Activity time: 20 minutes
Materials for Activity
- Leader Resource 2: Empathy Role-Play
Preparation for Activity
- Review Leader Resource 2, Empathy Role-Play. Decide whether you will act out the role-play with your co-leader or recruit participant volunteers.
Description of ActivityDefine and describe empathy so that participants operate from a shared understanding:
The American Heritage Dictionary of the English Language defines empathy as an "understanding so intimate that the feelings, thoughts, and motives of one are readily comprehended by another."
To empathize with others can be figuratively described as "walking in their shoes" or "crawling into their skin." It means seeing what a situation looks like and feels like from the other person's perspective.
- How do you show your partner empathy?
- How can you know when your partner is empathizing with you?
- What positive things can empathy do for a relationship?
As part of the discussion of the last question, you may wish to make the following points in your own words:
The ability to be empathetic builds more positive relationships. It can also defuse potentially negative situations. Partners with empathy deal more constructively with feelings of anger, fear, confusion, sadness, or hurt -their own or their partner's.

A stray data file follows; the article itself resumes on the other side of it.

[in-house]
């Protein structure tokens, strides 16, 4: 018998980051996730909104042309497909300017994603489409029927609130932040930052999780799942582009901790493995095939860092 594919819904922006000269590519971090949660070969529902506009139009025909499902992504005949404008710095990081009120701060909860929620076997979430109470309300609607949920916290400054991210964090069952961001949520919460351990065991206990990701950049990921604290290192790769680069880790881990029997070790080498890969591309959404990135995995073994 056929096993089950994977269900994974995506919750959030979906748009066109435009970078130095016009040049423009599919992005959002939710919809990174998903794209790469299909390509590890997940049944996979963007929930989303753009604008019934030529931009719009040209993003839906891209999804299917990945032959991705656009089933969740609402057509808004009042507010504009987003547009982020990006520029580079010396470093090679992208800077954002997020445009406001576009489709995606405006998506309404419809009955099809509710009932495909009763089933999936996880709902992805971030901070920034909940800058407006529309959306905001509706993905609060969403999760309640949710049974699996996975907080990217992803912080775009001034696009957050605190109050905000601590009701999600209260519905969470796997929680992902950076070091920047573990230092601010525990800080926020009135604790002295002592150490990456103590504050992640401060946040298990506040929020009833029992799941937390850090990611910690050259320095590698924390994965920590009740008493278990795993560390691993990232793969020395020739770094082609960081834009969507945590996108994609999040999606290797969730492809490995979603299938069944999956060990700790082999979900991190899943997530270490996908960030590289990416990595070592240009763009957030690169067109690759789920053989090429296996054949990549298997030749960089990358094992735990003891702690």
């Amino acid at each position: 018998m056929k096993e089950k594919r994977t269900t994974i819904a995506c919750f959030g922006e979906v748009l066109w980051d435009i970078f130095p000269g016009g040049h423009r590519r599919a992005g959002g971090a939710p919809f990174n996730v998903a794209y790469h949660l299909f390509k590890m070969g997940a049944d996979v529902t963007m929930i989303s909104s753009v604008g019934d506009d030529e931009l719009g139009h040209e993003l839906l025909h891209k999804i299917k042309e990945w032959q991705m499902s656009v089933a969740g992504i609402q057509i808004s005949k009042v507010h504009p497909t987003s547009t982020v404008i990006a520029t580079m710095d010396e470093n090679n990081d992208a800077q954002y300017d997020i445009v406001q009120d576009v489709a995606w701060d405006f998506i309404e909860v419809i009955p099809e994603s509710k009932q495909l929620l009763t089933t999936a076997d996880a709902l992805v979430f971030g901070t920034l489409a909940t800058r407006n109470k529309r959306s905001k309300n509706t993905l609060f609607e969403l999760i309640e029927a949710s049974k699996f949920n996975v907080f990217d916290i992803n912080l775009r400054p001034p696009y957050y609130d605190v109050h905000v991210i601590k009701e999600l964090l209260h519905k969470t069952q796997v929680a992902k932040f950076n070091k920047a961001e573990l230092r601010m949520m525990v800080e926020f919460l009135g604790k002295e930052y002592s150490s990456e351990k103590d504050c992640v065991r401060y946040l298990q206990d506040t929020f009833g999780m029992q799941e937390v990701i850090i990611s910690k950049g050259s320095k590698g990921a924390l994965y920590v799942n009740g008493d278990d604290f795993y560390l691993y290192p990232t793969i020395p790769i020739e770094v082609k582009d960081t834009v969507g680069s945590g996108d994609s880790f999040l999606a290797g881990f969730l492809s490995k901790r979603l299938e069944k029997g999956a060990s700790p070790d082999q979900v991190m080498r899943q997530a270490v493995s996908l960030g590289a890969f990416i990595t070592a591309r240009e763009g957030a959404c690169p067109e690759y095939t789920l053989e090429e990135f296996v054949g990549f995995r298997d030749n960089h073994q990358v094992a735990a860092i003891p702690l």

Introduce the skills-based portion of this activity with these or similar words:
When we listen empathetically, we listen for both content and feeling. The content is the message being communicated. The feeling is the emotion being experienced. For example, if your partner says "I'm fine," but she looks sad and her voice sounds sad, you might conclude that she's sad and treat her as such.
Invite participants to reflect on times when they have observed conflicting words and feelings. Ask participants:
- What are some ways to "listen" for both the content and the feeling parts of the message?
Share with participants:
A helpful way to listen to both parts of the message involves asking yourself, "Given what I have heard and seen, what is my partner telling me? Why is this significant?" Then ask yourself, "How does that seem to make my partner feel?"
Remember, each person's reactions and responses are unique, even in similar situations. By thinking through these questions first, your response may be more empathetic than if you had blurted out the first thing that came to mind.
Use Leader Resource 2, Empathy Role-Play, to present a demonstration of listening with empathy. Co-leaders can play the two roles, or you can select volunteers from the group.
After the presentation, ask participants:
- What did you notice?
- How does it feel when someone responds to you in this way?
If time allows, ask participants to pair up with their partner and take turns practicing empathetic responses to concerns each partner is facing with work, children, or extended family relationships.